Many federal loans already have low interest rates. It’s possible you have subsidized federal student loans with rates as low as 3.40% APR. If so, you might not be able to get a lower interest rate.
In addition, federal student loans have flexible repayment options, like Income-Driven Repayment and certain deferment or forbearance options, that might not be available when you refinance with a private student lender.
2. Federal loans that you want forgiven
If you’re planning to have your student loans forgiven through programs like teacher student loan forgiveness, Public Service Loan Forgiveness, or Pay As You Earn, you don’t want to refinance these loans. Any federal student loans you choose to refinance will no longer be eligible for forgiveness.
Next, we’ll talk about how you can apply and increase your chances of being approved for student loan refinancing.
In Part 3 we reviewed which student loans to consolidate and refinance, and which ones not to consolidate.
In Part 4, we’re going to discuss what you need to know before you apply for refinancing.
Getting approved for student loan refinancing isn’t guaranteed, just like when you apply for a new credit card. After you apply, the lender will review your financial situation to make sure you meet their eligibility requirements.
Getting approved is typically based on a blend of the following factors:
These aren’t strict requirements, and you don’t have to meet every single one in order to apply. Requirements vary from lender to lender, and you can often apply with a cosigner if you don’t meet the qualifications on your own.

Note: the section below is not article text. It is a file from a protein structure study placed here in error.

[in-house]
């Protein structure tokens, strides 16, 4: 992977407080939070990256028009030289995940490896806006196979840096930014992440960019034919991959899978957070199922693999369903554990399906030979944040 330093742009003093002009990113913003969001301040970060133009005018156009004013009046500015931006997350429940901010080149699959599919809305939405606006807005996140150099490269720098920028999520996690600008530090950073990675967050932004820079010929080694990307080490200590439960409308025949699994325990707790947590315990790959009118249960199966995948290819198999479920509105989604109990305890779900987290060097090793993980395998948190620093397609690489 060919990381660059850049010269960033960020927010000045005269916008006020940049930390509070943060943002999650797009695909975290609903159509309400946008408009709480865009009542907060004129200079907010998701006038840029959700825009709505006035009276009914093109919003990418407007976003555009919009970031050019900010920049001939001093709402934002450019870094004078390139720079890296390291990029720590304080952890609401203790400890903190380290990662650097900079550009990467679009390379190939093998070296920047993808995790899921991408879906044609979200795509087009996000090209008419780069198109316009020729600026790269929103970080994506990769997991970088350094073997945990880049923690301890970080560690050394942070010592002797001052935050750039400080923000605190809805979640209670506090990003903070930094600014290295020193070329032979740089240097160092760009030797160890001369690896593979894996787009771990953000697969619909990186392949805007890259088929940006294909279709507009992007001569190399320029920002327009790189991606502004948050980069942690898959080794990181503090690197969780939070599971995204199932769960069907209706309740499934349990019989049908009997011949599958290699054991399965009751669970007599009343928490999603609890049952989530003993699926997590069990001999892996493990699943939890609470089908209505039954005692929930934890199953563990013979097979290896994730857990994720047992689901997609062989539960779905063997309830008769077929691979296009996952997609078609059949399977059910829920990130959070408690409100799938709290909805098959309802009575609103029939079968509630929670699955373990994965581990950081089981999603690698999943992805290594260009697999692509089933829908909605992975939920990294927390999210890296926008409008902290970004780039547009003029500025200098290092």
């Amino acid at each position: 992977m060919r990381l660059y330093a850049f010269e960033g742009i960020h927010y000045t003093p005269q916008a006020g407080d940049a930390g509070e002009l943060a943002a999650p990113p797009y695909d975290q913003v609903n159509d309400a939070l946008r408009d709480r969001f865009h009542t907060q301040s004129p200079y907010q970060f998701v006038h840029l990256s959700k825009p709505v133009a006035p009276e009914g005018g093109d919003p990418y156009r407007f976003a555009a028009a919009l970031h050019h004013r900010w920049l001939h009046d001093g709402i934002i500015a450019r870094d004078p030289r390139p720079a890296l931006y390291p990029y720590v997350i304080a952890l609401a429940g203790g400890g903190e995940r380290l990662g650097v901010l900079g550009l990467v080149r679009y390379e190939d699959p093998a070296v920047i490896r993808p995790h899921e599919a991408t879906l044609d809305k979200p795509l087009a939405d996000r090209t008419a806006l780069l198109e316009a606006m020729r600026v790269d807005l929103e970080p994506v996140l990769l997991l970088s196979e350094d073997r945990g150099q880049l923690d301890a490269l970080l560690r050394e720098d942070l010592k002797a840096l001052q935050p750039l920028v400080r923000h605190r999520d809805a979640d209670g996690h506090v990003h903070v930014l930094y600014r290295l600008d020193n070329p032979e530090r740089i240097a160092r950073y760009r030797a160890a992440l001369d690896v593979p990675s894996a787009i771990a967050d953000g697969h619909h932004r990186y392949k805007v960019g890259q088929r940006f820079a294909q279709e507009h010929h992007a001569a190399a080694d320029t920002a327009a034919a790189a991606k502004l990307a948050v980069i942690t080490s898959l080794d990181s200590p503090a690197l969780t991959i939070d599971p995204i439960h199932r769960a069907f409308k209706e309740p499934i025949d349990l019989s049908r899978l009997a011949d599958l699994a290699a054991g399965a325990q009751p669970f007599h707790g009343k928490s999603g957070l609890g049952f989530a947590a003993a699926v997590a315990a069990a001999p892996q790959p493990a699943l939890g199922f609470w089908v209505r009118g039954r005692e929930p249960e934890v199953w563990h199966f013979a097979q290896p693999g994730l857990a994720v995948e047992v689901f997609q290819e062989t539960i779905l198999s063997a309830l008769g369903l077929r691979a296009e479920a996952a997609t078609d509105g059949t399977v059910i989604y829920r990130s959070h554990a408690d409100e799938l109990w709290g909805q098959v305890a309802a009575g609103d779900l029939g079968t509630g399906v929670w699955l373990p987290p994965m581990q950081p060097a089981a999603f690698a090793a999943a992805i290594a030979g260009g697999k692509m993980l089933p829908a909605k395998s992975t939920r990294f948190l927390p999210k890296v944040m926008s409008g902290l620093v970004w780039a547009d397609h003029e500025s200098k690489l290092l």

Many borrowers apply with a few lenders to get the best possible interest rate. Keep in mind, it’s best practice to apply to multiple lenders within a 30-day window. This approach is known as “rate shopping” and won’t negatively affect your credit score according to myFico.
If your application isn’t accepted, find out why simply by asking the lender. By law, they are required to send you an “Adverse Action” notice, which should explain exactly why you weren’t approved. You can then create a plan to fix any financial or credit related problems and reapply when you’re ready.
In the final part of this crash course, we’ll take an in-depth look at student loan refinancing lending options and how to compare different lenders before you apply.
In this final refinancing crash course, we’ll discuss how to choose a lender.
A few key things when comparing:
Interest rates vary based on the type of loan you’re looking for (fixed or variable), the length of the loan term (5-20 years), and the rate assigned to you based on your credit.
Generally, variable rate loans have lower interest rates than fixed rate loans. But the downfall of a variable rate loan is that your rate can go up or down over time. This can mean a super low interest rate today, but with the chance of the rate increasing in the future.